Once financing crosses the Ponzi threshold of interest-only loans, the market destabilizes, mortgage defaults accelerate, and a credit crunch becomes imminent; it’s only a matter of time before lenders realize their folly and abruptly stop making bad loans. Once that happens, credit tightens, and lenders retreat to the stability of 30-year fixed-rate mortgages. Rather than repeat this cycle and endure another painful housing bubble, legislators passed the Dodd-Frank law and put in place new qualified mortgage rules and ability to repay rules (See: Will the “Ability to Repay” rules prevent reckless lending?).
The lack of affordability products is killing sales
Many factors contribute to the unexpected decline in home sales volumes. The idiots at the NAr laughably blamed the weather (See: The housing recovery falters in 2014 because… the dog ate it), and realtors also blame the lack of available inventory, but this is also a red herring because despite low inventory, prices haven’t budged in several months (See: Coastal California housing market: Prices hover on low volume). The real reason sales volumes are declining is because more and more markets are hitting the affordability ceiling, and without toxic mortgage options to begin the bubble cycle over again, sales volumes decline.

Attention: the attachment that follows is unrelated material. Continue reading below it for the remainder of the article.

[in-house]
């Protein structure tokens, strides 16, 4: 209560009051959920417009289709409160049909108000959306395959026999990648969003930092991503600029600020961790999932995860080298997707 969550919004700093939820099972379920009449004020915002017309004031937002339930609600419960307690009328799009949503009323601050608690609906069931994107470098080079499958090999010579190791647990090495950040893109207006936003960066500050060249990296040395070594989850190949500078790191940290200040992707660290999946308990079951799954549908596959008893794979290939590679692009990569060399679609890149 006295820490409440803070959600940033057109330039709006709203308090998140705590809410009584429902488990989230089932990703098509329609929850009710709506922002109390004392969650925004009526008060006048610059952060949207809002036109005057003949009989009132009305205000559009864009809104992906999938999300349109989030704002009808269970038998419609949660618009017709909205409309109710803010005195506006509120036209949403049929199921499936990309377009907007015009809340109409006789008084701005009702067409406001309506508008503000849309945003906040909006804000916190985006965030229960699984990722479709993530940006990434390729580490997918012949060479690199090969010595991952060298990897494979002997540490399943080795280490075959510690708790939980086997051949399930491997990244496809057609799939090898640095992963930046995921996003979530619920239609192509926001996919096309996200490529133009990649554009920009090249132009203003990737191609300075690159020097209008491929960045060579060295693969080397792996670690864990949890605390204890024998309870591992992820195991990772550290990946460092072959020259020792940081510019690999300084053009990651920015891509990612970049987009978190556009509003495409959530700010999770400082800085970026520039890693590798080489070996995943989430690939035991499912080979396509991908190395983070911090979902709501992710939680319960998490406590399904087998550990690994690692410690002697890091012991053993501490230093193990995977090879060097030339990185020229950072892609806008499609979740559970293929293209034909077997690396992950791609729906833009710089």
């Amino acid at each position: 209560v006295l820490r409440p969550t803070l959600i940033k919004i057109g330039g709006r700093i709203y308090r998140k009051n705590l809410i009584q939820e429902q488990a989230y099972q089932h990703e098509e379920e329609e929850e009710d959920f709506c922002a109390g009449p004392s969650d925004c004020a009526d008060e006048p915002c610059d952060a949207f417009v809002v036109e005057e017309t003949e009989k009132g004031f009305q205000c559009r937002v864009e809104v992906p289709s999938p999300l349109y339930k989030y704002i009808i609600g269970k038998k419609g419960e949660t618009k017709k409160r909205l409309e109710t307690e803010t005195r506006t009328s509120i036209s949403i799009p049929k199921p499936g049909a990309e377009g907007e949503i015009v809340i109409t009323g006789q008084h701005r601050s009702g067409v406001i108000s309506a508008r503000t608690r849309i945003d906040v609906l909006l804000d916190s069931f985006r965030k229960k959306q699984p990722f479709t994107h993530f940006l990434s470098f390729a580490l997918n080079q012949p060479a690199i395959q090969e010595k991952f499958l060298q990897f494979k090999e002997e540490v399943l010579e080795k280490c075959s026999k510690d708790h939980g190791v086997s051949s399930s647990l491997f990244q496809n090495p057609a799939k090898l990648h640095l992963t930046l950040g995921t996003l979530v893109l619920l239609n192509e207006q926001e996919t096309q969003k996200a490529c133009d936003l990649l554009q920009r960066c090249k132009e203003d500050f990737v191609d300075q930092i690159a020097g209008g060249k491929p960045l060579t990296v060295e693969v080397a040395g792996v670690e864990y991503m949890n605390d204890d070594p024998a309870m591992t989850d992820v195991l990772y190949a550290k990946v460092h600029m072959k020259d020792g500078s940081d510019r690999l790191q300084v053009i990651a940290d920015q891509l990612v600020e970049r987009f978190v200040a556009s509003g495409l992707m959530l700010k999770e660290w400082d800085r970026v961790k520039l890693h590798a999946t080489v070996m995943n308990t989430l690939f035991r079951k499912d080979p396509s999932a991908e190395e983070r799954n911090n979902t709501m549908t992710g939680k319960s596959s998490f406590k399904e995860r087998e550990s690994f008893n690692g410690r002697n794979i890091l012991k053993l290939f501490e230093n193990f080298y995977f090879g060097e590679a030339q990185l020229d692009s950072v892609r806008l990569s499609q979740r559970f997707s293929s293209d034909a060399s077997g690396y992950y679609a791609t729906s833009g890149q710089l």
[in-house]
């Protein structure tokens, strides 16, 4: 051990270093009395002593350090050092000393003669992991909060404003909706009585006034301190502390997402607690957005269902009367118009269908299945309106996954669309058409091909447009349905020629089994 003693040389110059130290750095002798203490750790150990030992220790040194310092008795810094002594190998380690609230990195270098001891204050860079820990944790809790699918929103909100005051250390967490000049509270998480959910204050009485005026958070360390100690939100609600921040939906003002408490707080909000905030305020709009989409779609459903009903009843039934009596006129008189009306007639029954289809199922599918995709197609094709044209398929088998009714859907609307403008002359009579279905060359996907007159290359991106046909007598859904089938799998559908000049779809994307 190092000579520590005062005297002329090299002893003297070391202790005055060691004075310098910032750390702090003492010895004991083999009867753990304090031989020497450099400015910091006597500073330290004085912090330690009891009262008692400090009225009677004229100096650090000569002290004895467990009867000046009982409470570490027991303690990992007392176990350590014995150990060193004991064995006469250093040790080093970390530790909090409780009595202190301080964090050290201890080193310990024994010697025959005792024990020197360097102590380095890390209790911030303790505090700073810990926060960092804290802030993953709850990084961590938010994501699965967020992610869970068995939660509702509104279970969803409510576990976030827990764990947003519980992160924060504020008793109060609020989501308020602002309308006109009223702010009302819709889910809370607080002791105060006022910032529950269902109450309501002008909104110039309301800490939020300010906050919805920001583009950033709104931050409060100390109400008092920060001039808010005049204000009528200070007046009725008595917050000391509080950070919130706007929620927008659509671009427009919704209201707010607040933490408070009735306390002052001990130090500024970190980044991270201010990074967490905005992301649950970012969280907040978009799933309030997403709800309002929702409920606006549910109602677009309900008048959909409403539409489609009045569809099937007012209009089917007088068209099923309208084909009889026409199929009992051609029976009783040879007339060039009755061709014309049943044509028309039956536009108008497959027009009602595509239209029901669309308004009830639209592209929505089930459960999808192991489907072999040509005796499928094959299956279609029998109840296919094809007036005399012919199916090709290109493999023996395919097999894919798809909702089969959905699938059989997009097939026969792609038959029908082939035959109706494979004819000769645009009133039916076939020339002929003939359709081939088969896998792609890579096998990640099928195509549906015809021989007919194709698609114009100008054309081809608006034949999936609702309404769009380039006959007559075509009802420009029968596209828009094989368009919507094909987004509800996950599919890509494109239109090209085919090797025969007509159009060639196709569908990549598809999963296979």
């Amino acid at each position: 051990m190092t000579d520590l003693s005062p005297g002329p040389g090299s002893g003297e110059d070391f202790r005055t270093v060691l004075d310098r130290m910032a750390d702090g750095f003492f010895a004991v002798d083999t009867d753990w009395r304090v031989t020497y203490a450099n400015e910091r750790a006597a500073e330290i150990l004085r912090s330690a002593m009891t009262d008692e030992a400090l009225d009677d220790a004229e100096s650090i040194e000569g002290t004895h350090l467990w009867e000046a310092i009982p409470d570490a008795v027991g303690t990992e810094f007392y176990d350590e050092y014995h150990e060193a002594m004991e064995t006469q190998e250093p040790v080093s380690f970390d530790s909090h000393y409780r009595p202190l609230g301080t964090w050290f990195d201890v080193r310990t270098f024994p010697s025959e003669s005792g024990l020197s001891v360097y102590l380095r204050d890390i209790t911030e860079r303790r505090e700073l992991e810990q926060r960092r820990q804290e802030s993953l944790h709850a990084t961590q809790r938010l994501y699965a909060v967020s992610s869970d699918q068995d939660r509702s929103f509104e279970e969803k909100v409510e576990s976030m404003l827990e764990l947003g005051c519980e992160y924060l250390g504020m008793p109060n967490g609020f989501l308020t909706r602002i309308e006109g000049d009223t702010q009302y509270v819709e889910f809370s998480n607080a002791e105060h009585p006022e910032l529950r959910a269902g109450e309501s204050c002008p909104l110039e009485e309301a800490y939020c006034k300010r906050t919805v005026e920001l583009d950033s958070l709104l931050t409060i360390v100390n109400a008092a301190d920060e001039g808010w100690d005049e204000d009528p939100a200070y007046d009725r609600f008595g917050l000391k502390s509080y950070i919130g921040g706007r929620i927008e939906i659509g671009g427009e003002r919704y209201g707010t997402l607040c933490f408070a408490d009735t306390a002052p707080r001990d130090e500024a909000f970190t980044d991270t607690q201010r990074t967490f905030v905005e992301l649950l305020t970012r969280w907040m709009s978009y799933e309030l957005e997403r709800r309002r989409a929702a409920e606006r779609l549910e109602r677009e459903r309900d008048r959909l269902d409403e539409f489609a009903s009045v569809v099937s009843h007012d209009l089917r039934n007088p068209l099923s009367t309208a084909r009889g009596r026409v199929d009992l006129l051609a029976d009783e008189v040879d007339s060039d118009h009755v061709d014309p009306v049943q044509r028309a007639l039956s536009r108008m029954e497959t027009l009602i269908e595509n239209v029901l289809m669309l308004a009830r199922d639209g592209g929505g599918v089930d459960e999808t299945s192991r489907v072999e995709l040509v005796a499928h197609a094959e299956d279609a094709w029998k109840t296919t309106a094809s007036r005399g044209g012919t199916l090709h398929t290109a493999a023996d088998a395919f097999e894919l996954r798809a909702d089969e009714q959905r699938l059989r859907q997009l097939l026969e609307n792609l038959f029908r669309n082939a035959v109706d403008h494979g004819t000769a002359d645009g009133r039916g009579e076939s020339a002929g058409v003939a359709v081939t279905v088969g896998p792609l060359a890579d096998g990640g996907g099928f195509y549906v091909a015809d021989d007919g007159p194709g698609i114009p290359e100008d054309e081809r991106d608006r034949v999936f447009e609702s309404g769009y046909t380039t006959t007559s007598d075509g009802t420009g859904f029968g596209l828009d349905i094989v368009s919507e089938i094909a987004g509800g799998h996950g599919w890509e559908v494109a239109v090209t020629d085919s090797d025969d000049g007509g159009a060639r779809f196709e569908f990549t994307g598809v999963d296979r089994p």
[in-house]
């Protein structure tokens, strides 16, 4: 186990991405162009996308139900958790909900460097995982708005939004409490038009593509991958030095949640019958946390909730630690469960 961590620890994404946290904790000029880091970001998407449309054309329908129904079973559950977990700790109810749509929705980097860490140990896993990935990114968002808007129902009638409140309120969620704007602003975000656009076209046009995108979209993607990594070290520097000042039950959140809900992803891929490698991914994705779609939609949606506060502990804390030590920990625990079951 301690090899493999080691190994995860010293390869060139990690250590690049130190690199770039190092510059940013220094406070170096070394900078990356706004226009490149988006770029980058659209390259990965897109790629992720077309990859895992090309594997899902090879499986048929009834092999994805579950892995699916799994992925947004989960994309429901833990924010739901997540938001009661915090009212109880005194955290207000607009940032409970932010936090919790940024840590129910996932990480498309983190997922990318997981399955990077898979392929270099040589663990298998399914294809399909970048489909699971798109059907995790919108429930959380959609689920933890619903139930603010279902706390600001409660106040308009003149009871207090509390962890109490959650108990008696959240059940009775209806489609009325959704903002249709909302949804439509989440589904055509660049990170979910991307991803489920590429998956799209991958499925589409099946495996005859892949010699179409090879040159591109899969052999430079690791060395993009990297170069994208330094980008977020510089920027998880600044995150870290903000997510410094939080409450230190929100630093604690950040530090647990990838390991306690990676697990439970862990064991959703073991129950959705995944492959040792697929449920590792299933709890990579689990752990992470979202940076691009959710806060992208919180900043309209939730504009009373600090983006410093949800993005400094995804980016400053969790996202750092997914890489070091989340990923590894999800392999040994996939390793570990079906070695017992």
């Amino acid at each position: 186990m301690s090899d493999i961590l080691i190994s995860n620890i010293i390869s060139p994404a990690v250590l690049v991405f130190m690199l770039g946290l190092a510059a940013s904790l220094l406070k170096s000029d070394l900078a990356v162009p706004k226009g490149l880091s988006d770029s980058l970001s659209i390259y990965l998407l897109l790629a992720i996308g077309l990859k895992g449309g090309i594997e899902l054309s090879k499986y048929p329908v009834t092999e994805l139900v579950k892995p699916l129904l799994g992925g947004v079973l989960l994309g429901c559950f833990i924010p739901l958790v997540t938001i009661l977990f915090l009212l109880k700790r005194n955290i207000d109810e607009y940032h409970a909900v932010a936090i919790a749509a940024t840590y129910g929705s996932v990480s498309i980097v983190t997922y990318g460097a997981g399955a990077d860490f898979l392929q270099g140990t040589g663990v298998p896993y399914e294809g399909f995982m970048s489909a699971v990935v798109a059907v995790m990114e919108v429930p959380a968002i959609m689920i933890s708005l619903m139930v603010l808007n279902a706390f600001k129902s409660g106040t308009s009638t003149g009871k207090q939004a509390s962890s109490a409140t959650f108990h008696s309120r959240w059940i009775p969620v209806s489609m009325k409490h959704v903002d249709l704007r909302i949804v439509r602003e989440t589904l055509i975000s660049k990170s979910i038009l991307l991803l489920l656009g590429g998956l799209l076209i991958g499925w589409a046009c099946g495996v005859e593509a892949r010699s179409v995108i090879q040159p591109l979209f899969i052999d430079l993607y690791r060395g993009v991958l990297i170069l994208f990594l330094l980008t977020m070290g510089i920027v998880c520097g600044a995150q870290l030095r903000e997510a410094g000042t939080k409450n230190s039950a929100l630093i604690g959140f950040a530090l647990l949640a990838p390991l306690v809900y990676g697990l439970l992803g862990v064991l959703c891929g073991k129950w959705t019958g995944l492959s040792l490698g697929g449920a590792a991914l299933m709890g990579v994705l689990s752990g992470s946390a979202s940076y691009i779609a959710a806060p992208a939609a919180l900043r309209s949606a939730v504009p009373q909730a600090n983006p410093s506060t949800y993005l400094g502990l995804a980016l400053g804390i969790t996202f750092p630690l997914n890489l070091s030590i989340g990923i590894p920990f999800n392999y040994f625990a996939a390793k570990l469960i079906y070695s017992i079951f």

When you think about it, sales volumes should decline with higher prices. Basic supply and demand theory says that at higher prices, a lower quantity of any good or service is demanded. For years housing behaved differently due to the credit cycle with affordability products. Now that these products are effectively banned, the housing market behaves as any other market would; new mortgage regulations changed how real estate markets work — thankfully. The cycle of bubbles needed to stop.